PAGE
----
Finding job openings can seem fairly easy. Head for a huge job site like Monster.com, and it looks as though half the companies in the United States have openings. When you submit an application or resume you will find in many cases the competition numbers hundreds of people who also are using popular job websites. Still, an argument can be made that keeping an eye on those sites is not a bad idea since they will indicate which fields are growing and what companies are hiring.
Let’s look at the most common sources of jobs and their pluses and minuses for job seekers.
Job openings can be found in trade journals, job boards, company websites, social networking services, newspapers, grocery stores, libraries and store windows. The most common of these are Internet job boards.
There are drawbacks to seeking advertised jobs. They often result in competition with hundreds of applicants. Not all jobs are advertised as companies move to posting jobs on their own websites and not on large job boards. Paul Sears, an employment counselor at the Minneapolis South WorkForce Center, says he firmly believes WorkForce Center customers who crowd the computer terminals in his building’s lobby “should spend more time on other job-hunting activities. I wish I could tell them to stop surfing the Web for jobs and start talking to people and networking. That’s how you find a job.”
Still, advertised jobs should not be overlooked. Here’s a strategy for spending just enough but not too much time on positions listed in publications or on the Internet.
Employment experts agree that most job openings are never advertised. Only by knocking do doors open. Creative job searching demands a lot of calling, handshaking, chatting, explaining and conversing. Improving on your networking skills can help get you through the door to employers. The hidden job market, defined as positions that go unadvertised, cannot really be pursued by you without a strong effort at networking.
A formal networking campaign is a good idea, but try not to make the folks you meet feel as though you’re using them in any way. Start by speaking to people you know well, such as friends, family, neighbors and former (or current) coworkers. These people have the most interest in your success and are excellent networking contacts. Now, contact people who pop up only occasionally in your life and career. More than 25 percent of the people who find jobs through networking received the referral from someone they see once a year or less. Ask this group for ideas and referrals, remind them of who you are and ask if they might be willing to meet for a 15-minute chat. Remember, honor that time limitation unless they insist on having you stay longer (a likely scenario since most people don’t time conversations).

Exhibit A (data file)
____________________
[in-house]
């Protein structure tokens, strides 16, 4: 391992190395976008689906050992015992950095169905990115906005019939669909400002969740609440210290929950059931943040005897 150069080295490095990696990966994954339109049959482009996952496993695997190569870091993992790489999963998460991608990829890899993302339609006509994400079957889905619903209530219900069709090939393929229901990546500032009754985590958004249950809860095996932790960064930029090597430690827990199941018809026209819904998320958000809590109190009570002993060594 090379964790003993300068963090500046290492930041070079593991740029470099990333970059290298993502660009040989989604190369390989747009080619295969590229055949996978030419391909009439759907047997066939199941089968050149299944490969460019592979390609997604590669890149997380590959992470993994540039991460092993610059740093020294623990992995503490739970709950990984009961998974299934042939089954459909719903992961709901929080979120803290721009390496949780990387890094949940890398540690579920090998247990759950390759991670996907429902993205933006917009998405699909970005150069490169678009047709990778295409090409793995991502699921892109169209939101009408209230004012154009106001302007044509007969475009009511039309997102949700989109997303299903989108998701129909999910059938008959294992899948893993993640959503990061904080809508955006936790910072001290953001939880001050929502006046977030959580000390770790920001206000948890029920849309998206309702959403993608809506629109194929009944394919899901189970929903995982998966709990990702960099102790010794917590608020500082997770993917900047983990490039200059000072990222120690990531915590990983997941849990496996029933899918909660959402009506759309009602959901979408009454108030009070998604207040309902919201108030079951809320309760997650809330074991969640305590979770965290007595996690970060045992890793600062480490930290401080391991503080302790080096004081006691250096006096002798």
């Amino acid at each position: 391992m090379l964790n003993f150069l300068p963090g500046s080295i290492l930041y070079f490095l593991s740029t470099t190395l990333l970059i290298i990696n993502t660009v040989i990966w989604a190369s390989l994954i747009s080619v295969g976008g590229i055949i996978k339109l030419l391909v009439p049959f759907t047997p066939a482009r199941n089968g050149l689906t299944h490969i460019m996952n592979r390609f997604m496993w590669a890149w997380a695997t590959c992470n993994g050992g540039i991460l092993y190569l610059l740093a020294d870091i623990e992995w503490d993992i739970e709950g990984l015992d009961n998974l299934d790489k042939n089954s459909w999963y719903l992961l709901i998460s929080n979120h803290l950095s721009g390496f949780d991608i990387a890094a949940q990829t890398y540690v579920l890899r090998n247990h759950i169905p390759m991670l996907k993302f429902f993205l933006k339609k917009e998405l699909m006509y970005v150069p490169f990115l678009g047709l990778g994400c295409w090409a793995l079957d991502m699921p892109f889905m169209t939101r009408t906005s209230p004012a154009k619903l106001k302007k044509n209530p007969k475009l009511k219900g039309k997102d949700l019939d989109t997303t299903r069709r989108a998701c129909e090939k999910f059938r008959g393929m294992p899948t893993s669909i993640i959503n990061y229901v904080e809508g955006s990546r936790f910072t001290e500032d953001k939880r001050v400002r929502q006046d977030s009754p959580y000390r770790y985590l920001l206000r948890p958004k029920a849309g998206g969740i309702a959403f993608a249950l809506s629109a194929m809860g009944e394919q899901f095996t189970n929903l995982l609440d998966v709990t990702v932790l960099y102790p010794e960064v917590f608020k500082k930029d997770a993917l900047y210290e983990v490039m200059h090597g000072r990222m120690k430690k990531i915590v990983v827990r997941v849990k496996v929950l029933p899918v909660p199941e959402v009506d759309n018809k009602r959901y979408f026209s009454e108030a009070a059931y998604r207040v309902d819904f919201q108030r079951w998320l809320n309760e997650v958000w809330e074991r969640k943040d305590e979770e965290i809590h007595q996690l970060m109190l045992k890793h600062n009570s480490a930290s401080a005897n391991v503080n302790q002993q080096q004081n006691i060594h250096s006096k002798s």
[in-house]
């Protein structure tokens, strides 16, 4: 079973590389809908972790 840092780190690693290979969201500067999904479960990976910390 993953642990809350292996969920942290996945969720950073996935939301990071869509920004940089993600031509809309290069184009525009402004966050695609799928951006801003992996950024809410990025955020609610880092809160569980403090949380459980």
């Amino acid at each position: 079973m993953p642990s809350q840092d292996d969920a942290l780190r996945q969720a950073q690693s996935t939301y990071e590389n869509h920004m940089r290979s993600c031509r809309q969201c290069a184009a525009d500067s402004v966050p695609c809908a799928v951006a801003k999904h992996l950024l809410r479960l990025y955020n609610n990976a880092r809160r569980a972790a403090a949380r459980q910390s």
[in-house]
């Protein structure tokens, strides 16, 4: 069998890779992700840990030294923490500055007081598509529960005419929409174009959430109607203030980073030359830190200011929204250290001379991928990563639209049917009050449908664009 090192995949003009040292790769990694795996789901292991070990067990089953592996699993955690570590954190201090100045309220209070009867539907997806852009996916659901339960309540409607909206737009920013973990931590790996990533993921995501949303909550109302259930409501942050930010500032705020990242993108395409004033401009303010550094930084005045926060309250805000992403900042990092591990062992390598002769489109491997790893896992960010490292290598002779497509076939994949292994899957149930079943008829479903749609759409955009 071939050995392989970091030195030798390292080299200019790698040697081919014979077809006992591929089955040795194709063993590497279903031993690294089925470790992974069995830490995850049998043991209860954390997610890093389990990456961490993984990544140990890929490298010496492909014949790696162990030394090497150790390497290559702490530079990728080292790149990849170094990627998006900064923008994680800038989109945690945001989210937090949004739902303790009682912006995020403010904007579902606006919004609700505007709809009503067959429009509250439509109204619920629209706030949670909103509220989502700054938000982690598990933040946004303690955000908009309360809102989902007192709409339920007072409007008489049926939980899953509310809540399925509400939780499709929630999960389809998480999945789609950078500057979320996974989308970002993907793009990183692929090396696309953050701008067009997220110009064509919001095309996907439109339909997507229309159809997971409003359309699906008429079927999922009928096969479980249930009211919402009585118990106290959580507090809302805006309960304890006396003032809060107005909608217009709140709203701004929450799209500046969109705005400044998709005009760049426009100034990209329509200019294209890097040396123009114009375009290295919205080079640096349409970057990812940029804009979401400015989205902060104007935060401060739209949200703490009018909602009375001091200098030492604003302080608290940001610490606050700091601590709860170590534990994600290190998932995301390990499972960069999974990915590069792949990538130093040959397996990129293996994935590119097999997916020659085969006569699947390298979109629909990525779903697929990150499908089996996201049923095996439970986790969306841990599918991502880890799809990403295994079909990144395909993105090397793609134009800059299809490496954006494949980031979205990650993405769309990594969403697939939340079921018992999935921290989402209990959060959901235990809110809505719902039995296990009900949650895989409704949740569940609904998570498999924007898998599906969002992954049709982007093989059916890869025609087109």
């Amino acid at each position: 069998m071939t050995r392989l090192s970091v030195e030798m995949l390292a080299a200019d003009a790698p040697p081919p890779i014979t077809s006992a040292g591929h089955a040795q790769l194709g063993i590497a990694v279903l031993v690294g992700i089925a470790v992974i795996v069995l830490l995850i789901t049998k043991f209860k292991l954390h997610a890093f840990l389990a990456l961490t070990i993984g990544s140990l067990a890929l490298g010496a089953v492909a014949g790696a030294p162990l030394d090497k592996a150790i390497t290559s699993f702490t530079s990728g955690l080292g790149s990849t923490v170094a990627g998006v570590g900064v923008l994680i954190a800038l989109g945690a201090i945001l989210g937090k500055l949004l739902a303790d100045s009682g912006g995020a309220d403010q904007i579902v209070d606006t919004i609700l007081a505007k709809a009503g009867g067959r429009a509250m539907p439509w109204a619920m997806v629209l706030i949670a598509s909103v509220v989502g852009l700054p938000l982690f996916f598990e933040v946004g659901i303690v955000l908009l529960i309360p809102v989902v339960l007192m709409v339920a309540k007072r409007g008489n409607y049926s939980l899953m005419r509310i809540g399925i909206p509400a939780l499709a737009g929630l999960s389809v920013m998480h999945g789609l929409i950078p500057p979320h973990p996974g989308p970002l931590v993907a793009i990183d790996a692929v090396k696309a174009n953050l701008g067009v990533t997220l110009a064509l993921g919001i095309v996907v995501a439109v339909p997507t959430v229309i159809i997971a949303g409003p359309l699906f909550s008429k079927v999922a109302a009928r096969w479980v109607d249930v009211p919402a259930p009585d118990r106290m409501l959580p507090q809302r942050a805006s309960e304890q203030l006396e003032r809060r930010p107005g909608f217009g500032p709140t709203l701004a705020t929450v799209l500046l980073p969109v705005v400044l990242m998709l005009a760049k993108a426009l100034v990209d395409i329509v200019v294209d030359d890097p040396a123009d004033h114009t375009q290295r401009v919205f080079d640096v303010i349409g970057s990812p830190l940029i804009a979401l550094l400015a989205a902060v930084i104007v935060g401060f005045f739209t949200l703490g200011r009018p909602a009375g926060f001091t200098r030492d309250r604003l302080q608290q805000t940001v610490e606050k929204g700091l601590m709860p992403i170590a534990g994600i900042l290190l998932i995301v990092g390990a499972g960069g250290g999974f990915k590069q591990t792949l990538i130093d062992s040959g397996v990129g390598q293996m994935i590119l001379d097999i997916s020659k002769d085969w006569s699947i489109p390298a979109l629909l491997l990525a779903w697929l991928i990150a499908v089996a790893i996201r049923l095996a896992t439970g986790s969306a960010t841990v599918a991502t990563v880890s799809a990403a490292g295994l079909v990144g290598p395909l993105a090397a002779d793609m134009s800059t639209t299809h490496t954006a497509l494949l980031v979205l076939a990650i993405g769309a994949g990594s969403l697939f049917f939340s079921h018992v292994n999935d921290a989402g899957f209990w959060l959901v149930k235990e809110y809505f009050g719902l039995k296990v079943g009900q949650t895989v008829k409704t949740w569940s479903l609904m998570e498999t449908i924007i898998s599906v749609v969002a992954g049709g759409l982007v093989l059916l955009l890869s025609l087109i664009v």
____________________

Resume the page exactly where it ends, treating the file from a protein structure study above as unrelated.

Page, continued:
Next, join job seeking networking groups in your industry, city or congregation. Minnesota WorkForce Centers sponsor a host of networking groups around the state. You may get a tip or two from other participants in the group, along with solace, advice, conversation and camaraderie.
Take those referrals and begin contacting them. These are the individuals you do not know, so you need to call and formally introduce yourself while highlighting the people who gave you their names. It’s not an easy task and not everyone will call back or agree to meet. Still, these are the people who may have the responsibility for hiring or know the appropriate individual in their companies for you to contact.
Using social media websites will help you network, as well as build an online personal brand and search for jobs. See our chapter on Using the Internet and Social Media for using social media for job hunting.
Finally, we suggest cold-calling. This is picking out companies where you would like to work and cold-calling managers or employees, asking them for informational interviews or ideas for finding a job where they work. They may avoid returning your call or tell you they have little to offer in the way of open positions. Still like that company? Try another division, or move down the list to the next prospective company in your sights.
Write down the people you contacted, their phone numbers and any leads they offered. If someone doesn’t return your inquiry after a couple of calls, move on. Don’t be a pest because that reputation could come back to haunt you.
Take notes during interviews, and afterward write an email and a personal handwritten thank you to people who took the time to speak to you. Do not overstay your welcome, and focus on getting the information you require in an informational interview. Always ask for more contacts, too, to broaden your list.
Networking is not begging. The idea is not to ask for jobs but to ask for information that may lead to a job. Usually your networking contacts will not be potential employers. They will be people who know about potential jobs or individuals in an industry who can help. If you discover contacts are potential employers with job openings that fit your skills, change gears and begin to sell yourself.
Many different organizations have career fairs featuring employers willing to speak to potential employees. Ideally, job seekers have a chance to actually meet company or college representatives who can help them find employment or introduce them to new careers.
It’s a great networking opportunity because job seekers have a chance to speak directly to employers. And in a perfect world, those employers have jobs to offer.
Career fairs can be a mixed experience. Attend them with the hope of making a few connections. You may find them worth your time or you may find your efforts are better spent pursuing other avenues of employment.